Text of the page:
- Learn more about FBC
LendingHome offers crowdfunded hard money loans on investment properties as well as a traditional personal home mortgage program.
- Credit requirements: LendingHome requires a minimum FICO score of 550, proof of income, and a background check. The terms of the loan are based more on the value of the property than on your credit history.
- Loan amounts and locations: Typical hard money loans are offered from $75,000 to $1 million. LendingHome operates in 25 states.
- Property type: Hard-money loans are offered as short-term bridge loans on residential real estate, including single-family homes, multi-family buildings up to four units, condominiums, town-homes, and planned unit developments.
- Interest rates and terms: Interest rates start at 7.25%, and the average range is 9% to 12%. Fees start at $2,500 and go up to 2.5 points. LendingHome will finance up to 90% loan-to-value and 90% of the purchase price. There is an application fee of $350, and you will need to pay upfront for the property appraisal and some initial rehab costs. Loan terms must be 12 months or less.
- Learn more about LendingHome
Lima One Capital
- Credit requirements: Lima One’s FixNFlip program will let you borrow with a cosigner if your FICO score is under 600. Other loan programs require a credit score of 660 or higher.
- Loan amounts and locations: Loans up to three years on rental properties may be from $50,000 to $2.5 million. Loans up to two years on multi-family buildings with five or more units may be from $250,000 to $5 million. Long-term loans for rental properties have a minimum of $50,000 and a maximum of 75% of the property value. Lima One operates in 41 states and the District of Columbia.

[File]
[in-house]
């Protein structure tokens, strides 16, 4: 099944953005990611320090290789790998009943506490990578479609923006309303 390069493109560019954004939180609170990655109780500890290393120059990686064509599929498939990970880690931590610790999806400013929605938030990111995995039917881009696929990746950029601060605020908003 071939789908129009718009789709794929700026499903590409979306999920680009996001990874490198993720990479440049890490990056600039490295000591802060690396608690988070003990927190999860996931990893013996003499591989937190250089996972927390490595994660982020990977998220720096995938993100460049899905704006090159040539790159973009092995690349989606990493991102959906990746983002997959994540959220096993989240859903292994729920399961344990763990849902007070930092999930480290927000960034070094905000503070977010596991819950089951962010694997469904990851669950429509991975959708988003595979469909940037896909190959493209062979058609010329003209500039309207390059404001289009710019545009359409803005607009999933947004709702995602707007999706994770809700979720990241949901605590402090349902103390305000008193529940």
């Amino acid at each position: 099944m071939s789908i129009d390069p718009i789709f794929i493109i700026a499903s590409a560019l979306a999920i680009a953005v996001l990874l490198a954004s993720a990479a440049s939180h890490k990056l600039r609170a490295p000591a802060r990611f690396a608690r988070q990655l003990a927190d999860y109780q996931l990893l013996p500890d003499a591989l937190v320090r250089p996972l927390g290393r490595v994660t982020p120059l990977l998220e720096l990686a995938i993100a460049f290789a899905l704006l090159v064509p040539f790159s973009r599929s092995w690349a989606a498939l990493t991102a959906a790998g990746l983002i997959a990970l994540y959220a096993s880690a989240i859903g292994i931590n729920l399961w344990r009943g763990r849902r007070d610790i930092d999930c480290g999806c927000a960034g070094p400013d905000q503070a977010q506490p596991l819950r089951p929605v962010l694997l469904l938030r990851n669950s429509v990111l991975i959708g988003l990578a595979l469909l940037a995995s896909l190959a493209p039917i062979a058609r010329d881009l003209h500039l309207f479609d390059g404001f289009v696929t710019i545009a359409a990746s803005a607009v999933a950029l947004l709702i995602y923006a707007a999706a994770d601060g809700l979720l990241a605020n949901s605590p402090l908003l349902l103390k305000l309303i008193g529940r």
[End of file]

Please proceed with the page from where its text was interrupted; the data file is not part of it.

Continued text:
- Property type: Single- and multi-family residential investment properties (no owner-occupied properties). If you own another property, you may be able to use it as collateral for your down payment.
- Interest rates and terms: Interest rates vary from 5.25% to 12%, depending on your credit score and the type of loan. Fees start at 1.5 points, plus closing costs. Short-term bridge loans may be up to 70% of the After Repair Value. Loan terms range from 13 months to 30 years, depending on the type of property and the loan structure.
- Learn more about Lima One Capital
Patch of Land
Patch of Land is a peer-to-peer crowdfunding platform for hard money real estate loans.
- Credit requirements: Patch of Land requires a credit check, but there is no minimum score. You’ll need to provide proof of funds and a background check.
- Loan amounts and locations: Loans range from $50,000 to $3 million, depending on the type of property. Patch of Land operates nationwide, except for in Arizona, Nevada, and South Dakota.
- Property type: Residential properties, including single- and multi-family homes, condominiums, and townhomes. The company also lends on commercial properties, including mixed-use buildings, office and retail spaces, and light industrial buildings.
- Interest rates and terms: Interest rates start at 8%. Fees include your appraisal, closing costs, and origination points based on your loan terms. Patch of Land will finance 70% to 85% loan-to-value, depending on the type of collateral. Loan terms are 12 months for rehab properties and 24 months for rentals.